Morning Call: pick of the papers

The ten must-read pieces from this morning’s papers.

Sign Up

Get the New Statesman's Morning Call email.

1. The west can no longer claim to be an honest broker in the search for peace (Guardian)

Egypt proved that our leaders see freedom as a question of strategy, not principle, writes Gary Younge.

2. Democracy will give power to Islamists, but . . . (Times) (£)

Fear of Islamism is not a good enough reason for the US to object to the spread of free elections, says Bronwen Maddox.

3. Obama must lead on deficit cuts (Financial Times)

The US needs a budget to restore long-term fiscal balance, writes Clive Crook.

4. A big society cannot emerge from the "creative destruction" of the state (Guardian)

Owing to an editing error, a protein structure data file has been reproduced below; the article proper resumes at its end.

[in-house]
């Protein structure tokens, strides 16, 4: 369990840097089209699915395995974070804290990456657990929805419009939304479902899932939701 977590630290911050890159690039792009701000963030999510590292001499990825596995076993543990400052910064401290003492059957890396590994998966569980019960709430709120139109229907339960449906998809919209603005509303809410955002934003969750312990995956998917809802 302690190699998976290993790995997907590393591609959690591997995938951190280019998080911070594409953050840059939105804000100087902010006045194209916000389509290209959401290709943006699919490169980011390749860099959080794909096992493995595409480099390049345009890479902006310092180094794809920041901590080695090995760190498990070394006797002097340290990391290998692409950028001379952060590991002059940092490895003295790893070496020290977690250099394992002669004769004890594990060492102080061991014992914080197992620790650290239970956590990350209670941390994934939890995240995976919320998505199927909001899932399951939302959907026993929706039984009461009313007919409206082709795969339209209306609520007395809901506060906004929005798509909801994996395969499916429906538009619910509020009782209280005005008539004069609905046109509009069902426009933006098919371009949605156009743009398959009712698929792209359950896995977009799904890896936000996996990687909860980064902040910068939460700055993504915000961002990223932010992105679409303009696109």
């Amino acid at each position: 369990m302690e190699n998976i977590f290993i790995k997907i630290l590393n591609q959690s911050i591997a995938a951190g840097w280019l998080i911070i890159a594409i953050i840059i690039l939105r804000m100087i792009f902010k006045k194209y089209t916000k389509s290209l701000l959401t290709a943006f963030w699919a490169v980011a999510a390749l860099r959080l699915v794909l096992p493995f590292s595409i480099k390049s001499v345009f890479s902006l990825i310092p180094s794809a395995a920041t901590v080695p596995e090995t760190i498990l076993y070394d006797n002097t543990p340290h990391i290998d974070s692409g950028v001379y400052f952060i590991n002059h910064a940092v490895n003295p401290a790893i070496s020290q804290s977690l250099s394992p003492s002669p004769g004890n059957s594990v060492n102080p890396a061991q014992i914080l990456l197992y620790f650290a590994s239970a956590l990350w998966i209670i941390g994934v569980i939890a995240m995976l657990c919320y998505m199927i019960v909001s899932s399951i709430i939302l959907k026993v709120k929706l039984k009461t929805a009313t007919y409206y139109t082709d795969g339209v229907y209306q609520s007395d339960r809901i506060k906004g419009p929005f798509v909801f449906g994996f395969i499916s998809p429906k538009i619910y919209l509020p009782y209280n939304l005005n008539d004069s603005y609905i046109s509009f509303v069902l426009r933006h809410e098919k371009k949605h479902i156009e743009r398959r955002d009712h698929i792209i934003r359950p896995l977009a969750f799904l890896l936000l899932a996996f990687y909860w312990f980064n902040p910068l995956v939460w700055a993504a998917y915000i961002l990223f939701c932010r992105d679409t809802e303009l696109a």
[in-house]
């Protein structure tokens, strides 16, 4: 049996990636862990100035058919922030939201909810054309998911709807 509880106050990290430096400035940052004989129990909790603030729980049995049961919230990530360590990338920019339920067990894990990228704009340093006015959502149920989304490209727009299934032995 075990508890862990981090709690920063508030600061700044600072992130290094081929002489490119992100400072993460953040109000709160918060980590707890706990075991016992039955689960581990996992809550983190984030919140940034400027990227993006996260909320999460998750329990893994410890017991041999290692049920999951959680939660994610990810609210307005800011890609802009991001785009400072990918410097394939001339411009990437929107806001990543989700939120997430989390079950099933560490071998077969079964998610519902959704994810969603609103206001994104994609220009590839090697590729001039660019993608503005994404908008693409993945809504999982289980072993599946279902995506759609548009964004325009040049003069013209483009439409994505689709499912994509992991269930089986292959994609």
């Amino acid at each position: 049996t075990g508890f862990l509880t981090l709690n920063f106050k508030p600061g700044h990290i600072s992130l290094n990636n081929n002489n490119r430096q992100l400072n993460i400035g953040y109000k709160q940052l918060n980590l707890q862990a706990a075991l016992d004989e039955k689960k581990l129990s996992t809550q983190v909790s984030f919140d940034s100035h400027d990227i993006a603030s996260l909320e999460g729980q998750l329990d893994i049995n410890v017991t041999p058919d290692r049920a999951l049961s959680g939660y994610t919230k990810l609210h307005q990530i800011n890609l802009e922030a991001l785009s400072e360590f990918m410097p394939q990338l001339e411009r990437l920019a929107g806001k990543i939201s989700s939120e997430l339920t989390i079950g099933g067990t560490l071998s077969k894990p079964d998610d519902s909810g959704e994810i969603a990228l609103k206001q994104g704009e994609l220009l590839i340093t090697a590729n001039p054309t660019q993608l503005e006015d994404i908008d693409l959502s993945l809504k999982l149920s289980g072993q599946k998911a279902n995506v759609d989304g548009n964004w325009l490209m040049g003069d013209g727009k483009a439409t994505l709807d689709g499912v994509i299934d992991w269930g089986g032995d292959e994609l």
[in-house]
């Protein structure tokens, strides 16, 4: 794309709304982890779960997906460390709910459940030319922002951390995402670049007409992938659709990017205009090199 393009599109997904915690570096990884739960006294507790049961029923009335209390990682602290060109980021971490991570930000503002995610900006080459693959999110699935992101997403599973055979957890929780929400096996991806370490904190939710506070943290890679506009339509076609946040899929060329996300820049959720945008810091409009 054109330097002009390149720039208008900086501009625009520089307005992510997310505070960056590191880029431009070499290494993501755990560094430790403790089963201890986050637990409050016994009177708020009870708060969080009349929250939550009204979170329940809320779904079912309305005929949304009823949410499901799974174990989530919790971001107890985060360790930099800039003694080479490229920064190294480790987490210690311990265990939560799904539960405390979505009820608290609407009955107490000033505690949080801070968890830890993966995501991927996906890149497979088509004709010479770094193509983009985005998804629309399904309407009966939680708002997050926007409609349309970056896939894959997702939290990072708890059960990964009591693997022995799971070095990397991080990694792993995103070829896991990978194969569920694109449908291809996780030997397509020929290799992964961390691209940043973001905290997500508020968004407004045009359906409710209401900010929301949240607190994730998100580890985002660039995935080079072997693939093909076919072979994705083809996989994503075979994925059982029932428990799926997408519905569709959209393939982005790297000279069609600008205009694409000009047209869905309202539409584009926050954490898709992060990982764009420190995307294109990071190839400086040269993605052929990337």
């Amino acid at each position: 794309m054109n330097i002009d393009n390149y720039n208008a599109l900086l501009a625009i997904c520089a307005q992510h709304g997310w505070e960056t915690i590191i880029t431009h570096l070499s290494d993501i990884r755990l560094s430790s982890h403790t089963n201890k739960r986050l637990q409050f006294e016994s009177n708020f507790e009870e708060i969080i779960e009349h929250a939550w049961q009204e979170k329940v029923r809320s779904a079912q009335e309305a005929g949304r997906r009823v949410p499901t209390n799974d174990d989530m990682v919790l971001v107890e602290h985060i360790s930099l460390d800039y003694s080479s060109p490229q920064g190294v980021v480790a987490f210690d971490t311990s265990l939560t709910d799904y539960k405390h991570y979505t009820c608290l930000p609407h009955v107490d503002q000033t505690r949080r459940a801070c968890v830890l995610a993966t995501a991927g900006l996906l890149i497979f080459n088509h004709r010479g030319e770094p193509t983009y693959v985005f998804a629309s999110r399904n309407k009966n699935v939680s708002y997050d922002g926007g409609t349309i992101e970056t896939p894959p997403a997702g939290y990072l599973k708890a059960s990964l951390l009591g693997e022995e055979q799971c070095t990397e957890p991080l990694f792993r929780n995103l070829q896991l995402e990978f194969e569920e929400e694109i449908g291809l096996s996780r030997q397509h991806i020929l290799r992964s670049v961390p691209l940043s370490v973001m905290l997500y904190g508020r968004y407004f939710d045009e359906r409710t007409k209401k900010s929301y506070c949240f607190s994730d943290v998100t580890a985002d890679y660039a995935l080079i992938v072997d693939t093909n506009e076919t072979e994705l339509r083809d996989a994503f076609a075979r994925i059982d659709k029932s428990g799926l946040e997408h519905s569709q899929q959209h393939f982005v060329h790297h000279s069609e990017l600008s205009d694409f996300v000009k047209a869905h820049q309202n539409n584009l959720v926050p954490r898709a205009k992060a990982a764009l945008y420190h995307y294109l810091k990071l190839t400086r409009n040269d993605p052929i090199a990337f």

David Cameron should stop the endless relaunches and listen to those telling him that he is cutting too far and too fast, says Jackie Ashley.

5. Big Society? It's just spin with nobs on (Daily Mail)

The shifty arrangements Cameron made to keep secret the auction of City internships suggest he's still a Bullingdon boy at heart, says Peter McKay.

6. Big government, not the Big Society, is at fault (Daily Telegraph)

Big government has failed and everyone knows it – including those with a vested interest in its retention, argues a Telegraph leader.

7. We help the dictators to steal (Guardian)

Hideous despots like Hosni Mubarak rip off their people, and the UK helps them hide their plunder, writes Ian Birrell.

8. The blue badge of the disabled fails those who need it most (Daily Telegraph)

Wheelchair users such as the BBC's Frank Gardner deserve parking permits of their own, says Boris Johnson.

9. Our climate isn't the only green concern (Independent)

The government has conflated "the environment" with climate change, argues Michael McCarthy. The rest is forgotten.

10. How to bend history's arc for the better (Financial Times)

The promotion of democracy is suddenly central to Barack Obama's presidency, writes Martin Indyk.